And while I may not argue the points made by evangelical Christians, or those to the contrary, I will certainly argue their right to believe in those points. Personally speaking, I don't care what anyone believes -- AS LONG AS they don't force those beliefs on me, and/or infringe on my life or my belief system because of it.

That statement alone, would make me fall on the side of the argument that suggests creationism does not belong in the public schools as a forced part of the curriculum. However, I take it a step further and ALSO suggest that creationism and/or intelligent design should be a choice in public schools, since the customer (the taxpayer) pays for that education, they should have a choice as to the belief system instilled in their own kids, and they should get what they want and pay for. While it could certainly be argued that the creationism people are forcing their beliefs on others, it can also be argued that the anti-creationism people are also forcing their beliefs on the creationism people by taking their tax money and not delivering a product they want. Neither should force their views on the other; and neither should force the other to pay for it. Both sides are right, but for some reason they can't find a common ground. And they can't find a common ground because the premise is flawed, the premise being the way our public education system is structured. And that is what should change. Unfortunately, the anti-creationism folks don't want to change that either, at least not in the way I see the issue being debated.

However, the intent of this discussion, as started by our Australian friend, was to attack and criticize a group of people simply because of what they believe. No more, no less. It's not to argue whether it's a scientific belief, or religious belief, or a philosophical belief. It was not to debate whether or not it should belong in the public school system, and/or in which department it belongs. It was not intended to try to understand those with opposing views. It was intended to attack and criticize, and it was intolerance personified.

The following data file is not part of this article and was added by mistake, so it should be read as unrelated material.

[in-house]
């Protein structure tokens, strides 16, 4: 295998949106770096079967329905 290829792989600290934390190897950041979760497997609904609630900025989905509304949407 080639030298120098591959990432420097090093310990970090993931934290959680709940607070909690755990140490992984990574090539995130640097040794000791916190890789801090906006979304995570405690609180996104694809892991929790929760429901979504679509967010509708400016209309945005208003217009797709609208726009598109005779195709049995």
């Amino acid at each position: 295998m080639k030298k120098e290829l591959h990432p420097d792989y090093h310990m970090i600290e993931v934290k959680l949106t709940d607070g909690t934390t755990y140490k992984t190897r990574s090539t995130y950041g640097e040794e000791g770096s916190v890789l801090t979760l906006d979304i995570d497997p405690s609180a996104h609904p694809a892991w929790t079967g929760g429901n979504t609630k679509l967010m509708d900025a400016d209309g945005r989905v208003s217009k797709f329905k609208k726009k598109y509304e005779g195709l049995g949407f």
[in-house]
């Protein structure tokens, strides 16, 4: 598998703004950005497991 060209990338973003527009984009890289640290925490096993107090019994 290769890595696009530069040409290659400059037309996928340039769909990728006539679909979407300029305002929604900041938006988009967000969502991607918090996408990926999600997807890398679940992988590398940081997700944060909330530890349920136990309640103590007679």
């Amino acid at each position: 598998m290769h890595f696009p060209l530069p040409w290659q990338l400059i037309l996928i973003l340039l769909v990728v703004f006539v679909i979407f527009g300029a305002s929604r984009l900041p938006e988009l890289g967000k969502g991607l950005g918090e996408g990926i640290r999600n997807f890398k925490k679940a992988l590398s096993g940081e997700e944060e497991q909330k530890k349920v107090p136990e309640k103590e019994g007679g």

And you don't appear to be much better. You said, "I will happily, actually unhappily, condemn the 28% of Australians and the 52% of my own countrymen for their lack of knowledge and their inability to think logically around what little knowledge they do posses."

Like I said, I won't condemn either one of you for what you may or may not believe. And just because someone might want to talk about it or write about it, that isn't sufficient enough reason for condemnation. After all, I don't have to listen or read it; and neither do you.

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A proper answer will have to wait

by neilb@uk In reply to Speaking for myself

- it will have to wait until tomorrow. "you don't appear to be much better" does requires some comeback as I don't believe that condemning wilful ignorance is necessarily a bad thing.

I also really want to answer your "choice in public schools" point properly if our differing perspective and culture lets me get my point over.

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And speaking of logic

by maxwell edison In reply to Creation myths

You said that you, "....will happily, actually unhappily, condemn the 28% of Australians and the 52% of my own countrymen for their lack of knowledge and their inability to think logically around what little knowledge they do posses."

Specifically, ".....their inability to think logically around....."

How ironic is that?

And how "logical" is it (or illogical, in this case), to challenge one's belief system in such a way?

As long as no one is FORCING a belief system onto the other, it seems much more logical to just live and let live.

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Kick him once for me!

by X-MarCap In reply to Are American Christians t ...

Besides that, he lacks the wisdom to see humor... when it is directed at him...